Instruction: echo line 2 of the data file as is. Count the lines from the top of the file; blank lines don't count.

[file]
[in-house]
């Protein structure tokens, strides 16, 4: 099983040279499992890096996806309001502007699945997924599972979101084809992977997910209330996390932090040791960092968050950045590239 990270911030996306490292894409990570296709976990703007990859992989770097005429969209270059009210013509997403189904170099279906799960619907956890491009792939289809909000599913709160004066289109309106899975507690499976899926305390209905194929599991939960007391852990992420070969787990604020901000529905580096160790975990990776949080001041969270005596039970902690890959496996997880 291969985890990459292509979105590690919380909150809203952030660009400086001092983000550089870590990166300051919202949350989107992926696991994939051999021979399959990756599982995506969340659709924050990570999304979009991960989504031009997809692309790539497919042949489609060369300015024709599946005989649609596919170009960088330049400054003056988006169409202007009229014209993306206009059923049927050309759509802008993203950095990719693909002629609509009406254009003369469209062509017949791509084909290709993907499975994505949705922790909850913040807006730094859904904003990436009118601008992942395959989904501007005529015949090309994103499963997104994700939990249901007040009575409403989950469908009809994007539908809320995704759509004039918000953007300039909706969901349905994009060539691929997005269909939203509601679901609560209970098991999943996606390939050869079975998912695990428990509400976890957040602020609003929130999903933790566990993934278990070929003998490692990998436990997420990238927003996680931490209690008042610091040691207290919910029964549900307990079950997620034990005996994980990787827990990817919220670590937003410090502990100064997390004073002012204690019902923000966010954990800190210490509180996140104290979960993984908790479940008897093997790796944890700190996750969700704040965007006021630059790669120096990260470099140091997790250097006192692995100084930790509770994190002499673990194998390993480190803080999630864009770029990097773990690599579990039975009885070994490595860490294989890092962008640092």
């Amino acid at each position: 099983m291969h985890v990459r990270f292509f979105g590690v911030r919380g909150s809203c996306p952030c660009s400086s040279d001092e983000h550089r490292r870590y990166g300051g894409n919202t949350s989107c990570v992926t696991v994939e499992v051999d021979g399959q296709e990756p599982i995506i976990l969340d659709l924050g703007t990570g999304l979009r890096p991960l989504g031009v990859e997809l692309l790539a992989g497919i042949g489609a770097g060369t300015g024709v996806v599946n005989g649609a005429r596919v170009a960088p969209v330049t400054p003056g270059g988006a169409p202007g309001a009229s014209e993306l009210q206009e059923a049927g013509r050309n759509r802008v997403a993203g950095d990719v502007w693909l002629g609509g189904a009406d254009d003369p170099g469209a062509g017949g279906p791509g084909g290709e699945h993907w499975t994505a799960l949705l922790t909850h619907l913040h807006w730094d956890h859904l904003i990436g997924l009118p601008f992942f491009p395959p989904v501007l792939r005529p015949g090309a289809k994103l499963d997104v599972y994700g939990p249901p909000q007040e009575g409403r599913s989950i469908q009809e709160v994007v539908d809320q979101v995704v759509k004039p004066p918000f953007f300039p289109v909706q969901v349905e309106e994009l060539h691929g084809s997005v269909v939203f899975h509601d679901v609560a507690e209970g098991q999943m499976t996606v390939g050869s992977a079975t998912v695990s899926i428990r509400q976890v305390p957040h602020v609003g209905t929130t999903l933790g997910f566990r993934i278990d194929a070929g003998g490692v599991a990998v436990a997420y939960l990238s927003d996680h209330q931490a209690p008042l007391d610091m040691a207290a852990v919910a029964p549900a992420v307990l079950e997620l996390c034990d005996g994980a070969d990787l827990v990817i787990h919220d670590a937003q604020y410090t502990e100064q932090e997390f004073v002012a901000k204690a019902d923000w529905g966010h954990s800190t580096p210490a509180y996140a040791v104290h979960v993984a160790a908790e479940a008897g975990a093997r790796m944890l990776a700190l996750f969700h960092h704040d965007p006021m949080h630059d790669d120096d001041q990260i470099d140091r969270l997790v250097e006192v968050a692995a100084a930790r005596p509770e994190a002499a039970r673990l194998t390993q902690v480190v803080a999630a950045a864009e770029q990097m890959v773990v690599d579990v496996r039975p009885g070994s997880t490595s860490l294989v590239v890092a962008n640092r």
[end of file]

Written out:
């Protein structure tokens, strides 16, 4: 099983040279499992890096996806309001502007699945997924599972979101084809992977997910209330996390932090040791960092968050950045590239 990270911030996306490292894409990570296709976990703007990859992989770097005429969209270059009210013509997403189904170099279906799960619907956890491009792939289809909000599913709160004066289109309106899975507690499976899926305390209905194929599991939960007391852990992420070969787990604020901000529905580096160790975990990776949080001041969270005596039970902690890959496996997880 291969985890990459292509979105590690919380909150809203952030660009400086001092983000550089870590990166300051919202949350989107992926696991994939051999021979399959990756599982995506969340659709924050990570999304979009991960989504031009997809692309790539497919042949489609060369300015024709599946005989649609596919170009960088330049400054003056988006169409202007009229014209993306206009059923049927050309759509802008993203950095990719693909002629609509009406254009003369469209062509017949791509084909290709993907499975994505949705922790909850913040807006730094859904904003990436009118601008992942395959989904501007005529015949090309994103499963997104994700939990249901007040009575409403989950469908009809994007539908809320995704759509004039918000953007300039909706969901349905994009060539691929997005269909939203509601679901609560209970098991999943996606390939050869079975998912695990428990509400976890957040602020609003929130999903933790566990993934278990070929003998490692990998436990997420990238927003996680931490209690008042610091040691207290919910029964549900307990079950997620034990005996994980990787827990990817919220670590937003410090502990100064997390004073002012204690019902923000966010954990800190210490509180996140104290979960993984908790479940008897093997790796944890700190996750969700704040965007006021630059790669120096990260470099140091997790250097006192692995100084930790509770994190002499673990194998390993480190803080999630864009770029990097773990690599579990039975009885070994490595860490294989890092962008640092």